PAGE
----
45. Well, while we are wildly speculating ill put my tuppence worth in… Clearly this is a result of land development through the draining of wetlands(they dont call ch4 swamp gas for no reason)… mostly by us dairy farmers;-) i want carbon credits for the swamps drained on my property dammit!

  46. “Larry Sheldon (17:35:38) :

    …….and the SO4 that made the acid rain that was killing the trees and all?”

    A skewed comment. As a chemist I am quite sure that the “acid rain” is already a once-upon-a-time story. The culprit of deforestation up to the 70s is now regarded as gaseous SO2 released directly from mining and coal- and oil-burning industries without desulfuration equipment. At higher concentration SO2 is toxic to living organisms, as exempllified by the use, from ancient Roman period and most probably from Greek period, for keeping wine safe from bogus bacteria (the “sulfite” seen on the labels of Caliofornian wines is an aqueous solution of SO2). As you may know the desulfuration in developed countries began in the 70s (from 1971 in Japan), and thereafter essentially no damage on forestry has been observed.

    In Japan the Environment Agency began monitoring of the rain pH in 1983 and continued till 2005, and the pH value remains 4.8 +/- 0.2 throughout, which exactly coincides with the value expected from the atmospheric SO2 concentration (4~5 ppb) and the dissolution equilibrium constant and acid dissociation constant of SO2.

    So don’t worry and you’d better forget about the once-claimed “acid rain” if you live in a developed country.

  47. Many landfills are now capturing and using huge amounts of methane from landfills that used to seep into the atmosphere. Landfill design these days incorporate specific features for the drawing off of this gas and it is used for energy. A town local to me uses the methane from their landfill to heat their high school.

  48. Michael (14:51:41) :
    When objects approach the speed of light they crush themselves to death. Can I say this without sounding stupid?

    No.

  49. As I see it, there are only two possible explanations for all the hysterical posturing about disappearing permafrost and the catastrophic methane release that is supposed to occur as a result. It’s either abysmal ignorance or willful deception. Permafrost is a phenomenon of subsoils. Even on the North Slope, where the earth is frozen to depths of 800′ to over 2000′ the permafrost is covered by a seasonally active layer which varies from 2′ to 6-8′, which thaws every summer. Even in the unlikely event that permafrost declines were to continue according to the most hyperbolic projections, the soils affected at the margin would be more than 7′ underground and, unless the climate of the Arctic were to come to resemble that of southern Missouri, would be unlikely to see temps much more than a few degrees above freezing. Hardly a condition to create a “bubbling cauldron” of gaseous emissions. In addition, permafrost areas are covered by tundra vegetation and the warming that decreases the permafrost would have an even more profound effect on the growth of the various plants in the area. Indeed, there have been several studies which suggest that warming of permafrost regions will turn them into net sinks for carbon by increasing the CO2 uptake of plants.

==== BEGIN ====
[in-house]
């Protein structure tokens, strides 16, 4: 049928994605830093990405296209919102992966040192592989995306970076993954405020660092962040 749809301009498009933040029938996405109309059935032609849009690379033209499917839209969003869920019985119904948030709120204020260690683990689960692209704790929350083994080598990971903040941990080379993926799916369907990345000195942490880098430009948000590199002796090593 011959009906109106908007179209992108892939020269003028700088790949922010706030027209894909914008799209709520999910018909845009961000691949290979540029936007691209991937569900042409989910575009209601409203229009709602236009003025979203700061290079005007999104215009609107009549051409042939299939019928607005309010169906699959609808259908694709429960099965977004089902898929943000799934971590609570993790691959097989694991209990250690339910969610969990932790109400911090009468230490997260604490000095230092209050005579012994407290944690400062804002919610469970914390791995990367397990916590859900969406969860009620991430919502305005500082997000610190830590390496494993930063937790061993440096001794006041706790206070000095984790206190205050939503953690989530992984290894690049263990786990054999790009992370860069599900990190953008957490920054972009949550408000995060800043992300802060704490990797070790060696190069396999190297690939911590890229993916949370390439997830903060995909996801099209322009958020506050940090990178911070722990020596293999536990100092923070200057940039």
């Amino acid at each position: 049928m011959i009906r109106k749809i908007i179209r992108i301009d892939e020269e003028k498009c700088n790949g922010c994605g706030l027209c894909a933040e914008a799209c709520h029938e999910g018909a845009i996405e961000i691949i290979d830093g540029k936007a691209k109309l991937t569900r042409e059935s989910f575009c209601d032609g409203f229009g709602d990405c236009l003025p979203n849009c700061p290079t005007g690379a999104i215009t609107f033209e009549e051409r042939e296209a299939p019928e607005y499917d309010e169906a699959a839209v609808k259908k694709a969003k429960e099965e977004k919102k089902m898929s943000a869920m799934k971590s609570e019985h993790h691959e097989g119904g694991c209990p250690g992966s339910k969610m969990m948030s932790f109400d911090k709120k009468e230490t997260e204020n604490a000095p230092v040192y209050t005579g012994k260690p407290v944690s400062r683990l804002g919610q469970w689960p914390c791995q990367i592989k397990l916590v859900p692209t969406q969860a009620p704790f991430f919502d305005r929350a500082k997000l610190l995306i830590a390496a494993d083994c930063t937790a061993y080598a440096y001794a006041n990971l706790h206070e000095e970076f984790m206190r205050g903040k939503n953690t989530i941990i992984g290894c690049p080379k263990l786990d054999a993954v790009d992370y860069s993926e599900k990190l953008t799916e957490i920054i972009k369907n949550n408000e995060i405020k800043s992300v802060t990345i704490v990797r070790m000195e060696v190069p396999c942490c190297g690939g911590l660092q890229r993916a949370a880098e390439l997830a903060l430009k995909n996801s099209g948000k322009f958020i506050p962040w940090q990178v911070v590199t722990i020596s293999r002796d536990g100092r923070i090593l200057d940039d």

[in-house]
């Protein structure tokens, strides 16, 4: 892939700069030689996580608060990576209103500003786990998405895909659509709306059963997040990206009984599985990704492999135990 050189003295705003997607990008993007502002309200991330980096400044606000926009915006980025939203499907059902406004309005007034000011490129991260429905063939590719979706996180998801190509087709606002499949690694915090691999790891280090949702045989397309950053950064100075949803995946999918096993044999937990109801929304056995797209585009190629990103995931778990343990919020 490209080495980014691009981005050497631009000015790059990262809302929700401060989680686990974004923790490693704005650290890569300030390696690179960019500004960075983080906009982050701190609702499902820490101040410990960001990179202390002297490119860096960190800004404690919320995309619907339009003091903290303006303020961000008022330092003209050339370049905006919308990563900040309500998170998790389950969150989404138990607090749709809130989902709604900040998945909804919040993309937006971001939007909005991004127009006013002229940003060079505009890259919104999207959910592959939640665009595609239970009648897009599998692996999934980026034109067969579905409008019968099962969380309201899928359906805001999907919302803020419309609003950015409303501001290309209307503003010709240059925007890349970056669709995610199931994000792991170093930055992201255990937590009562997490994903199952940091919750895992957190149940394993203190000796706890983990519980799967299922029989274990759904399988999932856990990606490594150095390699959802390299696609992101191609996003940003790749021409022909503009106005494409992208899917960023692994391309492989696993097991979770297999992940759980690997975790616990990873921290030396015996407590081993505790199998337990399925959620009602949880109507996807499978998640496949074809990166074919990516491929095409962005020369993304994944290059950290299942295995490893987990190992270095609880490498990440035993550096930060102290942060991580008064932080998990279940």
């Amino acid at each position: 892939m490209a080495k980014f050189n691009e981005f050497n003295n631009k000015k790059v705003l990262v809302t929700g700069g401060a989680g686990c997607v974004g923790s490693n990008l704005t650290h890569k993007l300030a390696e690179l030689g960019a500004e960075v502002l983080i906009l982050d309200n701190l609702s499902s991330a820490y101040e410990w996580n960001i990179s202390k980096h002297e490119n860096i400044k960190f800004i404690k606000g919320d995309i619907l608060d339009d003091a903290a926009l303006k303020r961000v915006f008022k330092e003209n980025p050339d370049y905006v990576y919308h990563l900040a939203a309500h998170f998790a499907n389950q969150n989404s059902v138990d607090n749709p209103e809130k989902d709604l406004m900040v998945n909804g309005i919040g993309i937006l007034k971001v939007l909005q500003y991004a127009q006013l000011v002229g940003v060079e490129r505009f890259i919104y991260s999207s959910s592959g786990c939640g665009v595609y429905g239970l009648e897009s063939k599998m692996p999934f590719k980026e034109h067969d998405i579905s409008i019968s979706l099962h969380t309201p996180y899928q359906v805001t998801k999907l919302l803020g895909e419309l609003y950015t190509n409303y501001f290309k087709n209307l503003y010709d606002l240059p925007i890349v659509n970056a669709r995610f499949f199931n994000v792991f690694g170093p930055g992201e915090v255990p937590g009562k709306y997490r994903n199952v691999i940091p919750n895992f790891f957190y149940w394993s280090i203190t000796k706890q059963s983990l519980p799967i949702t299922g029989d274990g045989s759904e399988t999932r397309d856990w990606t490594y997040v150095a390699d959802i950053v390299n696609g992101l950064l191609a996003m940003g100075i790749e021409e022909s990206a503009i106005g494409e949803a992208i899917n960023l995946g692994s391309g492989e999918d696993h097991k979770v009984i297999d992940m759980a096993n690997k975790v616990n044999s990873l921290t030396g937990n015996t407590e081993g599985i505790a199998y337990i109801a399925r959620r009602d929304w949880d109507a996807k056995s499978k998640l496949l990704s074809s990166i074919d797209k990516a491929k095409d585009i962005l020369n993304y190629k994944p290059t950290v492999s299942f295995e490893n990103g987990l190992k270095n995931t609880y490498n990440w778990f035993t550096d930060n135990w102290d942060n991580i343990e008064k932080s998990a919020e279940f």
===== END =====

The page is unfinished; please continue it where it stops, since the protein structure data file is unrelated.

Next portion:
The methane scare really took off several years ago with the publication of studies that indicated that carbonaceous material in Arctic soils was much greater than had been thought previously. What all the hysterical pronouncements that accompanied those studies failed to credit was that the presence of all that carbon was an indication that the Arctic region had to have been exposed to numerous episodes of warming over time for the dead plants to be created in the first place.
    Loss of permafrost will have some ill affects for infrastructure, although those are probably exaggerated as well, since design measures which allow a structure to survive in a permafrost environment would also serve to protect it from a loss of the permafrost’s support.